They've recently had ads for the OMD system in the NY Times, but TV ads appear to have disappeared. Olympus also dropped their co-sponsorship of the US Open Tennis tournament (I always thought it was a strange to see Olympus ads in a venue with a bevy of pros capturing the action with their Canikons.)

So, if anything, I think their marketing in the US has decreased recently.

NY Times? Who reads newspaper anymore? Oh that's right, the 'DSLRs are too heavy' crowd. Great demographic targeting.

Nikon and Canon regularly have separate 4-6 page inserts in the NY Times (here in NYC)--much more extensive print advertising than Olympus or any other camera company.

As a funny aside, Willoughby's has been advertising the ultra expensive wooden Hasselblad cameras (adaptions of Sony mirrorless models) in both the Times and the Wall Street Journal for several months.  Despite being made fun of, it appears that Hasselblad may have been successful in targeting the ultra rich.  Could this be the one profitable market niche for mirrorless cameras.

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HappyVan
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Focus on the strengths
In reply to MichaelKJ, 10 months ago

MichaelKJ wrote:

With the arrival of the A7/r, we now have MILC cameras with sensors that range from the 1/1.7" Pentax Q to FF. However, you rely on data that overwhelmingly reflect sales/shipments of the small MILCs made primarily by Olympus, Panasonic & Sony.

Smaller sensor MILCs have a size advantage that, at a minimum, will allow them to continue to survive as an option for those of us who place a premium on size and weight. However, the companies making these cameras are going through a difficult time and it remains to be seen whether this segment of the market will blossom or be relegated to serving a niche market.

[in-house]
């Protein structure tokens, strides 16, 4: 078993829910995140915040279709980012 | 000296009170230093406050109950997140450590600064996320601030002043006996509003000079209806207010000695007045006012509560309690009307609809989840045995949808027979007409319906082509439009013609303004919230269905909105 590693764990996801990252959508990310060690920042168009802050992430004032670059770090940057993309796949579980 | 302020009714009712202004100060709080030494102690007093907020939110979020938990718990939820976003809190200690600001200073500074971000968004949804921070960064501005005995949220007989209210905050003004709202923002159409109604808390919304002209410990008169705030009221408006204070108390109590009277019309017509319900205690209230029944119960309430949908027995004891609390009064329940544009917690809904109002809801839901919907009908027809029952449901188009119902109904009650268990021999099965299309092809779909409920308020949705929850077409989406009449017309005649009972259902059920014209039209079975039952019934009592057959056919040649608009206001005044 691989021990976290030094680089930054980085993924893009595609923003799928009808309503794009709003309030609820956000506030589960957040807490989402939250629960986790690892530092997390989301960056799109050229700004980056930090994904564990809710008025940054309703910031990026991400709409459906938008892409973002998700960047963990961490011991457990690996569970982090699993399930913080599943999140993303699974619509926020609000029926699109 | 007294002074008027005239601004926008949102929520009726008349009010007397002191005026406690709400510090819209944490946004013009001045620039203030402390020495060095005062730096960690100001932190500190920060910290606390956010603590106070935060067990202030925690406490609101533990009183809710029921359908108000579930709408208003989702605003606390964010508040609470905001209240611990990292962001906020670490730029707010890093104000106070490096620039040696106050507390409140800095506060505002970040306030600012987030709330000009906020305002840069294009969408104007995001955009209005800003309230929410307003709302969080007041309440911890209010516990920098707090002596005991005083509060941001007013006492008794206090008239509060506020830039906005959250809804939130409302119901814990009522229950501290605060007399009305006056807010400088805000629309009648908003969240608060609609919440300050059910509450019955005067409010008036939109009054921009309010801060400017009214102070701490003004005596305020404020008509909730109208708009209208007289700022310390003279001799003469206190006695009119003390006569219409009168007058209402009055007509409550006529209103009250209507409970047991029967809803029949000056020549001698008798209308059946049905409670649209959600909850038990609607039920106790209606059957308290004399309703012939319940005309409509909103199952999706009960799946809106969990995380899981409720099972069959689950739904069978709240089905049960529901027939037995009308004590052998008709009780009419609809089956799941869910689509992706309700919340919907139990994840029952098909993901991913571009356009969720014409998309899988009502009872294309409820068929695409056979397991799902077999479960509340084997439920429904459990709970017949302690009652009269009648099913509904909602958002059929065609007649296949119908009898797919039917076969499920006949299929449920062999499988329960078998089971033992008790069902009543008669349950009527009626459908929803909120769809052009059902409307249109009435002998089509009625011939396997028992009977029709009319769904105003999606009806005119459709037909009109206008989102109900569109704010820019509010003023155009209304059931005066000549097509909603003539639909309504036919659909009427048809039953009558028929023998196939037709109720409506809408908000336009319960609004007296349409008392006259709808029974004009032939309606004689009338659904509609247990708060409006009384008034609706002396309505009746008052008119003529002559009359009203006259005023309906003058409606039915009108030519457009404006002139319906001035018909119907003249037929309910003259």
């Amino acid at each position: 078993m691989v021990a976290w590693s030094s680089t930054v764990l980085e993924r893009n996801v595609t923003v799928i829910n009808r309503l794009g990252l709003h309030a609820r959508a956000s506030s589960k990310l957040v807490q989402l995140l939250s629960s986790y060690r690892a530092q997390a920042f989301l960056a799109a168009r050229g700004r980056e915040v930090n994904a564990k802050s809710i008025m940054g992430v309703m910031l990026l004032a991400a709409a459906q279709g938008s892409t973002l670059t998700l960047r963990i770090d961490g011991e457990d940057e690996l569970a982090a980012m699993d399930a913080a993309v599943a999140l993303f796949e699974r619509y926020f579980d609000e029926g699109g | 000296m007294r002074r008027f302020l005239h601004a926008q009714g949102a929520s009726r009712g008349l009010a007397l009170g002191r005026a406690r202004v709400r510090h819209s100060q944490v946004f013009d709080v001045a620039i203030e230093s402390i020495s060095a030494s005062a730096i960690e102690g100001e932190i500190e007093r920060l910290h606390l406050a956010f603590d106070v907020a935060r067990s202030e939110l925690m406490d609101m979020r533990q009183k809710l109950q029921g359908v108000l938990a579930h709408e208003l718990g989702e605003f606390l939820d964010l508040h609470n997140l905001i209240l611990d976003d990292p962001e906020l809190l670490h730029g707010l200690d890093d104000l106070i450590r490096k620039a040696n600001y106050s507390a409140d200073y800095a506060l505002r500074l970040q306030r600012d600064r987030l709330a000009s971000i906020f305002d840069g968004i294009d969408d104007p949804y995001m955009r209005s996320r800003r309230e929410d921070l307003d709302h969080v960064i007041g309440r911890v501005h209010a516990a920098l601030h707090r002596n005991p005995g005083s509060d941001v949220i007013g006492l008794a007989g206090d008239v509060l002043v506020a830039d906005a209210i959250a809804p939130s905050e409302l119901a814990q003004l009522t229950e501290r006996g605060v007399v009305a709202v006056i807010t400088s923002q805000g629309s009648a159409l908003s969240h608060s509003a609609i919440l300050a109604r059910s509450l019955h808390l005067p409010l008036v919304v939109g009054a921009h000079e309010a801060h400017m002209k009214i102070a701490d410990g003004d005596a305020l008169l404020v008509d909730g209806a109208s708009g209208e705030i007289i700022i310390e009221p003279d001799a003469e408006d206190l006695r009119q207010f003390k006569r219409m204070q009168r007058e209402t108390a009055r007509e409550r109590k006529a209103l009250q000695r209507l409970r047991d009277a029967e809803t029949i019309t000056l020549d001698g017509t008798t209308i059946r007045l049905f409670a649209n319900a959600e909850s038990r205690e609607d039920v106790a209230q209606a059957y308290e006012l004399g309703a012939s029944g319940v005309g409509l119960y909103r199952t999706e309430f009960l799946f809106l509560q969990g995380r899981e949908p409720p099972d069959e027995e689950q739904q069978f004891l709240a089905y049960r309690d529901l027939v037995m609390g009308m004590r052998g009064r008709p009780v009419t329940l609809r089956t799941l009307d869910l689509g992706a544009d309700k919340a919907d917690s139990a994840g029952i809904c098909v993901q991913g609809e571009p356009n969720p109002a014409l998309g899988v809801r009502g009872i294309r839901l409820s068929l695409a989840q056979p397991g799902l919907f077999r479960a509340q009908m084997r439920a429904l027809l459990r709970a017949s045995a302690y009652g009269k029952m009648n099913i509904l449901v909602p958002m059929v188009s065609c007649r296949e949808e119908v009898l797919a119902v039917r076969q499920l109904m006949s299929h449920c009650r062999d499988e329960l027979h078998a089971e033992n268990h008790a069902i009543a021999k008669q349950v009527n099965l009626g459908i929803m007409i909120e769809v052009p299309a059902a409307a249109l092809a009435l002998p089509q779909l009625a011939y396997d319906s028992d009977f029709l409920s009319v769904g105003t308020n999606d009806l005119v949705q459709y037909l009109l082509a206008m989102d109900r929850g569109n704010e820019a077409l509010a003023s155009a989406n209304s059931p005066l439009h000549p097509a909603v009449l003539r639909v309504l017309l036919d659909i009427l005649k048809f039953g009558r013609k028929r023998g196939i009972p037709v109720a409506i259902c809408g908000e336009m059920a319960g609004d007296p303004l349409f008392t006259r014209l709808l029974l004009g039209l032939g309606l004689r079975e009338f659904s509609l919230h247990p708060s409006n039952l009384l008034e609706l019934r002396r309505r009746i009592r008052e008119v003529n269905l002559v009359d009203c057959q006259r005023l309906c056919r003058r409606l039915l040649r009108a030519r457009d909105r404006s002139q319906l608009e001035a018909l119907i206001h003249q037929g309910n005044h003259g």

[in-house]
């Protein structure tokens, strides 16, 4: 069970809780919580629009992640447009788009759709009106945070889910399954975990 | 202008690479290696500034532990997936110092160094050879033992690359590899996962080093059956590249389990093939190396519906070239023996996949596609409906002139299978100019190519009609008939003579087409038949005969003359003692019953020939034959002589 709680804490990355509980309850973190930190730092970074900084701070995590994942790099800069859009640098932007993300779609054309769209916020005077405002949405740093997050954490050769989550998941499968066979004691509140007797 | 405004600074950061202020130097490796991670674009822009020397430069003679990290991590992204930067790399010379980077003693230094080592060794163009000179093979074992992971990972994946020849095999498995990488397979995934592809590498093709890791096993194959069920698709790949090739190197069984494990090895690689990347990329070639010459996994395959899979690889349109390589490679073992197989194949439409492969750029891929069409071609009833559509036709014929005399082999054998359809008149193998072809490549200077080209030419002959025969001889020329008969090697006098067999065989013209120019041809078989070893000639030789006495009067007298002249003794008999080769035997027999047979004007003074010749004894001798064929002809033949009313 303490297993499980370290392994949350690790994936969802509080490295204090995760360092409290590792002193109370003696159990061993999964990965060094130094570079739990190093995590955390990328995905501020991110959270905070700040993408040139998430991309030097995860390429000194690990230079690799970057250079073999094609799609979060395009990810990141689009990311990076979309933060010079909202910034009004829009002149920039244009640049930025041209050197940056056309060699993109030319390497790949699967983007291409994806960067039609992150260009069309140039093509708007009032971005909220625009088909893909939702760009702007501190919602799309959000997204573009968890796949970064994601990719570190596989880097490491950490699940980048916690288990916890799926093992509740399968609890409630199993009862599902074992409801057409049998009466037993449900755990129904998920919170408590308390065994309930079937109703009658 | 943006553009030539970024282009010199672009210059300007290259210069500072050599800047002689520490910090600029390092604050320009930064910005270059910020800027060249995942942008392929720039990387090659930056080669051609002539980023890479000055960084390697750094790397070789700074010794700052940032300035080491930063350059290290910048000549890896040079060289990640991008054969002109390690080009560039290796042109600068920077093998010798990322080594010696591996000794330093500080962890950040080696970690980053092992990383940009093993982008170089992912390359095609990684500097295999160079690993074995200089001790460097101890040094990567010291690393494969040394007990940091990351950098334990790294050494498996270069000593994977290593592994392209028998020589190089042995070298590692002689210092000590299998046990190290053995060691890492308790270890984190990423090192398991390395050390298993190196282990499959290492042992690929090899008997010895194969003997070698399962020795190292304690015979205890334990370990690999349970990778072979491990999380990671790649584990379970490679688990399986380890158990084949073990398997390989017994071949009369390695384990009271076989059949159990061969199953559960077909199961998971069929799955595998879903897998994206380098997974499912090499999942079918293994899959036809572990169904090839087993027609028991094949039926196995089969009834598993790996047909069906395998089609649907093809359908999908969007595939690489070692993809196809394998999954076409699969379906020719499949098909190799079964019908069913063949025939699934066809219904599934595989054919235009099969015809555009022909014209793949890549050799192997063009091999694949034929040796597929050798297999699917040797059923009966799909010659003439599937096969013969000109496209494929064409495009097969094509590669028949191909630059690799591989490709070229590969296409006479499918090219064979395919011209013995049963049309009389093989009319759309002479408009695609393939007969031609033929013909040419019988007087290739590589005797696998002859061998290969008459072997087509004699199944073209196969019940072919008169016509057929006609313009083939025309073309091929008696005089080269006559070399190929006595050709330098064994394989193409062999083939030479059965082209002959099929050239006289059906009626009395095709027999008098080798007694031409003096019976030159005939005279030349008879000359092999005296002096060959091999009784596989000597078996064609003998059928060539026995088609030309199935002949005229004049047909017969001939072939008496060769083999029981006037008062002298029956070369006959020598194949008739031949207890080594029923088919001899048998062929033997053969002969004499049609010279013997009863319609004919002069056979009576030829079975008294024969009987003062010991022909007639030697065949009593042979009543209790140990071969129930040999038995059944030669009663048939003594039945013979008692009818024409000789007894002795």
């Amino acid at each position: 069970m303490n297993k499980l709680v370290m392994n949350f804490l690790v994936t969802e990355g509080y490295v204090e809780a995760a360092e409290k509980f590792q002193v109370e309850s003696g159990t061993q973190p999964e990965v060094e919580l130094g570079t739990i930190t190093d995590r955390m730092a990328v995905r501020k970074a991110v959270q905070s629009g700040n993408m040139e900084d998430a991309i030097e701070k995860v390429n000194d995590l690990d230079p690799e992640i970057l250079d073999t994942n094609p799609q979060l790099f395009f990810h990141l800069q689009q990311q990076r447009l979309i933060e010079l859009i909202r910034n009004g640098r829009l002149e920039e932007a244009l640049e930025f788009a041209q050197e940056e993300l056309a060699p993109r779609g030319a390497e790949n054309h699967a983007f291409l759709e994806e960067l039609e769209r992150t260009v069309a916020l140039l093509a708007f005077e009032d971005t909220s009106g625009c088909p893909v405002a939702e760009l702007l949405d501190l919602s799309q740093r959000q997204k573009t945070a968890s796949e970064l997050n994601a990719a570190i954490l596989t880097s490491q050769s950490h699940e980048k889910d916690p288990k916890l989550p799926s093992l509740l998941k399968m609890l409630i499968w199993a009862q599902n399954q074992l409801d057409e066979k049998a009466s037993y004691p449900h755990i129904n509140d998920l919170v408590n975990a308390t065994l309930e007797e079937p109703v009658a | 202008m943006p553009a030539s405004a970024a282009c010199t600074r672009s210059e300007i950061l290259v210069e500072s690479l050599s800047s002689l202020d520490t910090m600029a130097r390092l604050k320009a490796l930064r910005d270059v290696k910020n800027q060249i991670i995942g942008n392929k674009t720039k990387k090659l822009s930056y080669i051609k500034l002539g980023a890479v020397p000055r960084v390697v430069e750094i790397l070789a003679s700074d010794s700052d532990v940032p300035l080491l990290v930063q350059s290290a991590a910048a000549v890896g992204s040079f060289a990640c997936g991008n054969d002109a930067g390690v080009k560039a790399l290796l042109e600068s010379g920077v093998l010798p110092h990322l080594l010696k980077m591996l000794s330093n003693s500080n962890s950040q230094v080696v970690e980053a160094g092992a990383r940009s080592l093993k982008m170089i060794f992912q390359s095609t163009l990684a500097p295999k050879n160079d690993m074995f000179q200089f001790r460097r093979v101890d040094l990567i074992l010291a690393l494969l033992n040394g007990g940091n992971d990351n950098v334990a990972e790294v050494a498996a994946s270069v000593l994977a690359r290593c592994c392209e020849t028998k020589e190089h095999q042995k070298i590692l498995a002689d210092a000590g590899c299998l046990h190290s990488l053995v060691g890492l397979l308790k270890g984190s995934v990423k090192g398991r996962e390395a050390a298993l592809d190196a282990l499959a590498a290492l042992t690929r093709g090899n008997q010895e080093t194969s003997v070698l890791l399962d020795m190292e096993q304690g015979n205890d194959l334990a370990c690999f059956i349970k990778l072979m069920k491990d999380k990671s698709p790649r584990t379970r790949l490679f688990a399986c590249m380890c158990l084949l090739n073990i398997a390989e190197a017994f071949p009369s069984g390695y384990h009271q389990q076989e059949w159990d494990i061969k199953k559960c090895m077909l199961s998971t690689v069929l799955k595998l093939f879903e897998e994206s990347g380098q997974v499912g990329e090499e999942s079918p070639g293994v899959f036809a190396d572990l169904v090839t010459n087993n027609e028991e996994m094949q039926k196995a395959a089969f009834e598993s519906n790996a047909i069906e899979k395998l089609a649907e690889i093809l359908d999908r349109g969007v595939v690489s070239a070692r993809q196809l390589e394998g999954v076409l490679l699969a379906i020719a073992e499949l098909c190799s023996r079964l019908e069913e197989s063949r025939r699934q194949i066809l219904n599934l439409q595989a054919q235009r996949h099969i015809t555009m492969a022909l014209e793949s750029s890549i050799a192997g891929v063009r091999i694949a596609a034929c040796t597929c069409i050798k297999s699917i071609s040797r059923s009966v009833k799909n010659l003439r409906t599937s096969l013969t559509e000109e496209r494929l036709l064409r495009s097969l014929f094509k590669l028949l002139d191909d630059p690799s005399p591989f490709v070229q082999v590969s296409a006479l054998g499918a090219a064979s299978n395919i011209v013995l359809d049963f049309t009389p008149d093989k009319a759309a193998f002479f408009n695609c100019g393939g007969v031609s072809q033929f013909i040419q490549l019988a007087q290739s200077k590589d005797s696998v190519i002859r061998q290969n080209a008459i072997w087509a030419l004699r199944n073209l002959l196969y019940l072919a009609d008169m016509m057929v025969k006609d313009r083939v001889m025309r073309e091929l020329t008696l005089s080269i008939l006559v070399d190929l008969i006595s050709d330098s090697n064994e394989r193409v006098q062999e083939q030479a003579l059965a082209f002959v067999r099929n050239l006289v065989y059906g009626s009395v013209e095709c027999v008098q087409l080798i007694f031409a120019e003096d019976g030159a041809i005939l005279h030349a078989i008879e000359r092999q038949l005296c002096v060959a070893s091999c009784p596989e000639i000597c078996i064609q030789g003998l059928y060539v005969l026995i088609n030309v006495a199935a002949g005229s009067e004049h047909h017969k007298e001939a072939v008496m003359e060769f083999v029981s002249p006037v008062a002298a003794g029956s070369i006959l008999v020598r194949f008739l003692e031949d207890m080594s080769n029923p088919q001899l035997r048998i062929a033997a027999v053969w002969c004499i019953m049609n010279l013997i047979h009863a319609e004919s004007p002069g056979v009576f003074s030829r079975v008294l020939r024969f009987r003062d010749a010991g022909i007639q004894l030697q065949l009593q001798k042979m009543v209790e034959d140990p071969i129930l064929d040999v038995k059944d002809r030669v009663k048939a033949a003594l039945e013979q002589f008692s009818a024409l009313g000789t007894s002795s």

The question of whether DSLRs will eventually be replaced (for the most part) with FF MILCs is a different question. At this point, sales/shipment data are lacking and meaningless for attempting to answer this question.

Each format and form factor has their own inherent strengths. MILC's strength is its compact size. Therefore, it makes sense to use FF MILC with a few prime lenses.

The small DSLR is the better camera for big lenses and for heavy duty work. Their inherent strength lies in their larger batteries and VF. As well as the proven high end AF systems.

Sony now has a very formidable product line against M43 because they have a full product range. FF and 1" sensors. Compacts and systems. Rangefinder-types and DSLR form factor. I would expect Sony to take 50% of MILC.